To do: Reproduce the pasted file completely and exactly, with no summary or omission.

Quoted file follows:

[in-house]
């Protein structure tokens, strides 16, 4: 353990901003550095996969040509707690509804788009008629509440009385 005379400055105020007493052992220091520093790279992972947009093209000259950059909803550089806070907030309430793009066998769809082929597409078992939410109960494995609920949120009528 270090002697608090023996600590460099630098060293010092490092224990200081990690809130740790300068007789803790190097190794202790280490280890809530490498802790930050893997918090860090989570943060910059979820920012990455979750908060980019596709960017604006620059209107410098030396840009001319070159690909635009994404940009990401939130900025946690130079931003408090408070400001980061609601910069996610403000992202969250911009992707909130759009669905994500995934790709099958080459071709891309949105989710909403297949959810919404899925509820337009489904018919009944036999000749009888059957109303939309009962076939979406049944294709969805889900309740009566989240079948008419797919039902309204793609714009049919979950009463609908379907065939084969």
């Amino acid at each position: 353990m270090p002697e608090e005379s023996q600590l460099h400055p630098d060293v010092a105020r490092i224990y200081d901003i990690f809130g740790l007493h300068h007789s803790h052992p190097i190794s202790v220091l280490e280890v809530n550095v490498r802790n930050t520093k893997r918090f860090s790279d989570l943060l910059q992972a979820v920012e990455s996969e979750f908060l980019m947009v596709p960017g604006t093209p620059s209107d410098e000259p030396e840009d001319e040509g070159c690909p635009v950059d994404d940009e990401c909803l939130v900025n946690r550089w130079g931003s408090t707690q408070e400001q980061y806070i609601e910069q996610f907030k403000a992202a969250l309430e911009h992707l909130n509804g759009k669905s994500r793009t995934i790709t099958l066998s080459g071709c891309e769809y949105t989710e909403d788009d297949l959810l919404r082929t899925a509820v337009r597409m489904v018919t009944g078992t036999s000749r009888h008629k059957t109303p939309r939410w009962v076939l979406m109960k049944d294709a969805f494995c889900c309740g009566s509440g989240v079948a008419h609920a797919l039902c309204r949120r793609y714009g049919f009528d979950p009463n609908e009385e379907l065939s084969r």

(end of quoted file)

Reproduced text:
[in-house]
């Protein structure tokens, strides 16, 4: 353990901003550095996969040509707690509804788009008629509440009385 005379400055105020007493052992220091520093790279992972947009093209000259950059909803550089806070907030309430793009066998769809082929597409078992939410109960494995609920949120009528 270090002697608090023996600590460099630098060293010092490092224990200081990690809130740790300068007789803790190097190794202790280490280890809530490498802790930050893997918090860090989570943060910059979820920012990455979750908060980019596709960017604006620059209107410098030396840009001319070159690909635009994404940009990401939130900025946690130079931003408090408070400001980061609601910069996610403000992202969250911009992707909130759009669905994500995934790709099958080459071709891309949105989710909403297949959810919404899925509820337009489904018919009944036999000749009888059957109303939309009962076939979406049944294709969805889900309740009566989240079948008419797919039902309204793609714009049919979950009463609908379907065939084969």
């Amino acid at each position: 353990m270090p002697e608090e005379s023996q600590l460099h400055p630098d060293v010092a105020r490092i224990y200081d901003i990690f809130g740790l007493h300068h007789s803790h052992p190097i190794s202790v220091l280490e280890v809530n550095v490498r802790n930050t520093k893997r918090f860090s790279d989570l943060l910059q992972a979820v920012e990455s996969e979750f908060l980019m947009v596709p960017g604006t093209p620059s209107d410098e000259p030396e840009d001319e040509g070159c690909p635009v950059d994404d940009e990401c909803l939130v900025n946690r550089w130079g931003s408090t707690q408070e400001q980061y806070i609601e910069q996610f907030k403000a992202a969250l309430e911009h992707l909130n509804g759009k669905s994500r793009t995934i790709t099958l066998s080459g071709c891309e769809y949105t989710e909403d788009d297949l959810l919404r082929t899925a509820v337009r597409m489904v018919t009944g078992t036999s000749r009888h008629k059957t109303p939309r939410w009962v076939l979406m109960k049944d294709a969805f494995c889900c309740g009566s509440g989240v079948a008419h609920a797919l039902c309204r949120r793609y714009g049919f009528d979950p009463n609908e009385e379907l065939s084969r």